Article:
Saturday, December 21, 2013

Mobile Telephony in Rural Areas

 "Mobile phones are the success story of bridging the rural digital divide, bringing tangible economic benefits and acting as agents of social mobilization through improved communication." 

Friday, December 20, 2013

Team member profile: Chandana Jayathilake

I'd like to acknowledge team member Chandana Jayathilake, who is playing a key role working with community groups to plan and carry out knowledge mobilization campaigns using low cost information and communication technologies.

Chandana is a Lecturer in the ICT Centre at Wayamba University Sri Lanka. He obtained his first degree in Agriculture from University of Peradeniya and Masters in Information Technology from Sri Lanka Institute of Information Technology.  He has recently commenced his doctoral studies at Wayamba University in the Dept. of Agribusiness Management under the co-supervision of Dr. Udith Jayasinghe, Dr. Rohana Perera and Dr. Gordon Gow.  

Chandana is Graduate Research Assistant to the ICT Rapid Prototyping Working Group under the lead Dr. Gow and Mr. Waidyanatha. Chandana’s doctoral research will examine the use of low cost communication technology for Knowledge mobilization in agricultural communities of practice in Sri Lanka.  Chandana joined the project in mid-2012 and has since become an invaluable contributor to our ongoing efforts.   He worked closely with Nuwan Waidyanatha to plan and manage a series of workshops, field visits and meetings from September 2012 to September 2013 and in those efforts has demonstrated excellent organizational skills, paying great attention to detail and always ensuring that preparations were in order.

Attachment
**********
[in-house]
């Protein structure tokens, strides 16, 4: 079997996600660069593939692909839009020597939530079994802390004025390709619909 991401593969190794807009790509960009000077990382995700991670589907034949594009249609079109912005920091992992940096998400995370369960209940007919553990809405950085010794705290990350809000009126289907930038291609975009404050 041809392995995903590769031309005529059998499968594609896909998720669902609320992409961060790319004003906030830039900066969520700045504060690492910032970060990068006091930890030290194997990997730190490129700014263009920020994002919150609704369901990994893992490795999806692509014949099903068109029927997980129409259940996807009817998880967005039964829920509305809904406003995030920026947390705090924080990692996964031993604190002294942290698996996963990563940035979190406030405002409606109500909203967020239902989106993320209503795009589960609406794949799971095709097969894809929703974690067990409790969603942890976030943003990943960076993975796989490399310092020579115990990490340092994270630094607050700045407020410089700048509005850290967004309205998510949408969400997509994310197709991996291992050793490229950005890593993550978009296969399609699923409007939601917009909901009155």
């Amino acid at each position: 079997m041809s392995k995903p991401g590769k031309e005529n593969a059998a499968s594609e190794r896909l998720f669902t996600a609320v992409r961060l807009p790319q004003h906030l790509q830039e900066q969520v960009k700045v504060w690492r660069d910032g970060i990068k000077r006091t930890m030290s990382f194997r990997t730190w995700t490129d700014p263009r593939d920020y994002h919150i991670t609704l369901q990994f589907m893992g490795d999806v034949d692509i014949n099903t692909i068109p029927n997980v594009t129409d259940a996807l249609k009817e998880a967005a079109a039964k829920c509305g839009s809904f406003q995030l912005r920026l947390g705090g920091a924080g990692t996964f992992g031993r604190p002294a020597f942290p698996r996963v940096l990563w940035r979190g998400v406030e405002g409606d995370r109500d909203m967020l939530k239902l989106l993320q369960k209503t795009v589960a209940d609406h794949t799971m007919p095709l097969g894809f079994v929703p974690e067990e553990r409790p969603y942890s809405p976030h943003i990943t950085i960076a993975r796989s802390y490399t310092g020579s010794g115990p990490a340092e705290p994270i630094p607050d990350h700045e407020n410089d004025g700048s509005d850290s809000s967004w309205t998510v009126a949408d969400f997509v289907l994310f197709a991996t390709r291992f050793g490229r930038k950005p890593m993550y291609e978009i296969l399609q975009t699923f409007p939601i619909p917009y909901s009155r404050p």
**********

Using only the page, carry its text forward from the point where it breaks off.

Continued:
Chandana also brings important ICT knowledge linked to his agriculture background, as well as invaluable local knowledge which has proven extremely important during our rapid prototyping sessions.  His current focus on planning and managing the community campaigns in the first half of 2014 will have many of its own challenges but I am confident that Chandana will continue to make tremendous contributions through his involvement in the project, which will form a key component of his doctoral studies at Wayamba University of Sri Lanka.

On behalf of the team, thank you Chandana!

Thursday, December 5, 2013

Vacancy - Research Assistant - MSc/MPhil Agriculture